(FILES)Former US President George W. Bush makes a "W" with his fingers during a dedication ceremony at the George W. Bush Library and Museum on the grounds of Southern Methodist University in this April 25, 2013 file photo taken in Dallas, Texas. Former US President George W. Bush is now more popular than his successor Barack Obama, according to a CNN/ORC poll released June 3, 2015. The survey said 52 percent of Americans polled have a favorable opinion of the former Republican president who was in office between 2001 and 2009, while 49 percent share a similar feeling about the man currently in the White House. It took nearly a decade for Americans polled to warm towards Bush, who led the United States during the September 11, 2001 attacks and launched two wars in its aftermath. Among former presidents, George HW Bush and Bill Clinton have highly favorable ratings of 64 percent. AFP PHOTO/Brendan SMIALOWSKI / FILES Image Credit: AFP

The war on Daesh (the self-proclaimed Islamic State of Iraq and the Levant) in Iraq has resulted in the decline of America’s political role in pinpointing paths of events in that country. The statements issued by some Iraqi politicians have become louder with more of an edge in criticising and degrading the US’s role in fighting the terrorist organisation.

In this context, many questions about the feasibility of the strategy utilised in the fight against terrorism and the extent of the expected success applying it are raised, especially after US officials declared that 75 per cent of the air raids against Daesh return without carrying out their mission.

Let us go back a few years, to the sidelines of the 2003 Davos Forum in Switzerland after the US invasion of Iraq. George Carey, the former Archbishop of Canterbury, asked the then US secretary of state Colin Powell: “Why does the US focus on the use of hard power instead of soft power?”

Powell replied: “The US needed its solid strength to win the Second World War, but it did not use this force to impose its influence in any European country, but proceeded to use its soft power later to rebuild Europe through the Marshall Plan and this is what we did in Japan as well.”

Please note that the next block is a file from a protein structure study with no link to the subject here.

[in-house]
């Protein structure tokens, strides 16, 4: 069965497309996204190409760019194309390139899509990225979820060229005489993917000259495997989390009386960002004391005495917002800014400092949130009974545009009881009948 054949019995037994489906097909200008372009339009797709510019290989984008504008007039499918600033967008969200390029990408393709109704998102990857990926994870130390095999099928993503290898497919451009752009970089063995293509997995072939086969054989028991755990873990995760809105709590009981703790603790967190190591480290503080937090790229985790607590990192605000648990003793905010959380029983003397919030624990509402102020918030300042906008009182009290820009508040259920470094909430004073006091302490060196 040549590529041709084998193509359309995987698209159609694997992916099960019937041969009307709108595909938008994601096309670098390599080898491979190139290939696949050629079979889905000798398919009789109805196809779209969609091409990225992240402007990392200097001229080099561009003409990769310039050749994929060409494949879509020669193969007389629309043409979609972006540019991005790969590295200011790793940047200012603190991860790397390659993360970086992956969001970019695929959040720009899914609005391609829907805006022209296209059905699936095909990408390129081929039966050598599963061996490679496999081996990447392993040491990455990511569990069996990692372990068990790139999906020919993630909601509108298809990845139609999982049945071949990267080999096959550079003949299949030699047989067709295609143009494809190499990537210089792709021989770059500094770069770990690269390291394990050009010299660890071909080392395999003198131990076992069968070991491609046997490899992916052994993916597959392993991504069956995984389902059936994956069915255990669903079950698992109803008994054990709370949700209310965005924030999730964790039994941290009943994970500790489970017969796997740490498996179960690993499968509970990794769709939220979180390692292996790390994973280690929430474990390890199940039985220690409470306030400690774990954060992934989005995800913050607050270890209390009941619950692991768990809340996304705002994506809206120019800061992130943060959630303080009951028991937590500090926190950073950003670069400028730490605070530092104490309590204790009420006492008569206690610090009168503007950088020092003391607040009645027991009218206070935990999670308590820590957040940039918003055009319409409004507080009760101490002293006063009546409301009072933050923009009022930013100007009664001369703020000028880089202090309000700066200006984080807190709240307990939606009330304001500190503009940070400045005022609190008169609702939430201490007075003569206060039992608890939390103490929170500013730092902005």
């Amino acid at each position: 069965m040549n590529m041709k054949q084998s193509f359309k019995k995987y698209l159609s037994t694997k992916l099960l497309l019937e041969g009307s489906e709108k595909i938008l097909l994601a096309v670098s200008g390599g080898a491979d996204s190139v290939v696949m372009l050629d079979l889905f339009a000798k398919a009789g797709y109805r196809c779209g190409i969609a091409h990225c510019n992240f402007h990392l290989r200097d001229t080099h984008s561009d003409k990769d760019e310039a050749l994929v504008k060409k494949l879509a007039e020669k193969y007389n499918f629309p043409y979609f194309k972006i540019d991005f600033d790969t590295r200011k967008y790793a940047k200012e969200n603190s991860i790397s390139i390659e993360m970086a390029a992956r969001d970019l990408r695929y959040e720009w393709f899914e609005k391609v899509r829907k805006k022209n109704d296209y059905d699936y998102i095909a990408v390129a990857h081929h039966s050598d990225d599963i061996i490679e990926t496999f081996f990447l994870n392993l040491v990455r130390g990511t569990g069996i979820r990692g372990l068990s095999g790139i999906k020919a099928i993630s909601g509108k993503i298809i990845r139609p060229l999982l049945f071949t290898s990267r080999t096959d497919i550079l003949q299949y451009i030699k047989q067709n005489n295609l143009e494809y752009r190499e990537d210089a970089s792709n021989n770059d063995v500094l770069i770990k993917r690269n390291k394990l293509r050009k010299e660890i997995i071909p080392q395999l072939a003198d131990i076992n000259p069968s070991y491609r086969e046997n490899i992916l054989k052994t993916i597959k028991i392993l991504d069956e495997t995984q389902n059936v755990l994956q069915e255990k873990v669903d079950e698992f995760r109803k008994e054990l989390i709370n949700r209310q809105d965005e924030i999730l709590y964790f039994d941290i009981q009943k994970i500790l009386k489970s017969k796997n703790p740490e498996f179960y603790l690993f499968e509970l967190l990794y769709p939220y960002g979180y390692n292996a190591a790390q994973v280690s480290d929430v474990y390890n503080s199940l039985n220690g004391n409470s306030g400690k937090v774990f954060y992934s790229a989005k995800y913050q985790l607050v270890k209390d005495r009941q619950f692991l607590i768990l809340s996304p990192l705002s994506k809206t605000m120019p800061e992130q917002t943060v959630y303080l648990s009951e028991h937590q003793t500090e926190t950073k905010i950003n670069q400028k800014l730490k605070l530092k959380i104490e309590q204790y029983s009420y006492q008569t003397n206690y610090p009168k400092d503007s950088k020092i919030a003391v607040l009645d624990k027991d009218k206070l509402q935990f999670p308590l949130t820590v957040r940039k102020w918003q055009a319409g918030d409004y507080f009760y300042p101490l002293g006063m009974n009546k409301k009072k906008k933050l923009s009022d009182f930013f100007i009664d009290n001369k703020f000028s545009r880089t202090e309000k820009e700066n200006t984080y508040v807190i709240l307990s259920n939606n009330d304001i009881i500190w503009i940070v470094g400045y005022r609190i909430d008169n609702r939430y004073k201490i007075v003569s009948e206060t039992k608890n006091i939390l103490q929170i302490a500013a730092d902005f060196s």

It may be useful to test the validity of Powell’s point of view in Iraq’s case, especially as he was one of this invasion’s pioneers when he spoke before the UN Security Council reasoning the invasion with excuses that turned out to be lame later on. Iraq was occupied during the hysterical wave that gripped US political circles in the wake of the September 11, 2001, terrorist attacks. The US was unable or unwilling to apply its soft power in Iraq, as it did in Europe and Japan after the end of the Second World War because of the great difference between the two situations in terms of time, location and reason. The US did not resort to lending a helping hand to Europe voluntarily as claimed by Powell. Instead, it was motivated by security reasons and concern for its interests.

It announced the Marshall Plan to rebuild Europe in June 1947, while in reality, the war ended in May 1945. The US resorted to utilising and applying the said plan when the deteriorating situation in Germany threatened the possibility of its fall into the hands of the socialist camp, the influence and expansion of which was feared by Washington.

Matters in Iraq were entirely different. The Cold War had ended and the US did not fear that Iraq would fall into the pits of another state’s grip. Daesh was born later, as a result of the US invasion.

Despite the fact that US politicians ignore to link their invasion of Iraq and the birth of Daesh, US President Barack Obama has acknowledged this explicitly when he told the Weiss website on March 18 that “Daesh is the direct fruit of Al Qaida in Iraq, which emerged from our invading the country; thus the organisation is an example of the unintended consequences of the war”.

When the US toppled the former Iraqi regime, large numbers of those considered to be the foes of America were eliminated and were victims of the invasion. Those victims possibly included groups that were ready to get involved with terrorist organisations. However, the US was not able to claim that getting rid of all those groups reduced the risk of terrorism because it lacked a sound vision for the post-Saddam era in Iraq in what was a very complex country — socially, culturally and politically.

Opting for the hard-power option was former US president George W. Bush’s policy that was met with some objection within the Republican Party. These objections were noticeable in stands such as the one adopted by Newt Gingrich, the prominent Republican Representative, when he wondered about the president’s policy in Iraq, saying: “The real key is not in the number of enemies I kill, but in the number of allies I win over.”

So has the US gained new allies as a result of its invasion of Iraq? And has it used its soft power, as it had used in Germany and Japan, in rebuilding Iraq?

The answer to that is certainly ‘No’. In fact, the opposite is true. America’s strategic allies in the region have become wary in terms of security since the invasion as a result of US policies that may have been aimed to undermine the regional system and its established balances. One can actually go a step further and say that America’s new allies in Iraq, who came to power through the US invasion of the country, cannot stand the US anymore and cannot endure its existence on Iraqi soil!

The political blend sponsored by the US in Iraq since the fall of the former regime failed to enhance America’s military achievements. Hence, terrorism in Iraq is not any weaker now than what it was before the invasion and the ‘new’ Iraq is neither more stable nor safer than what it was at any time before or after the US occupation.

Mohammad Akef Jamal is an Iraqi writer based in Dubai.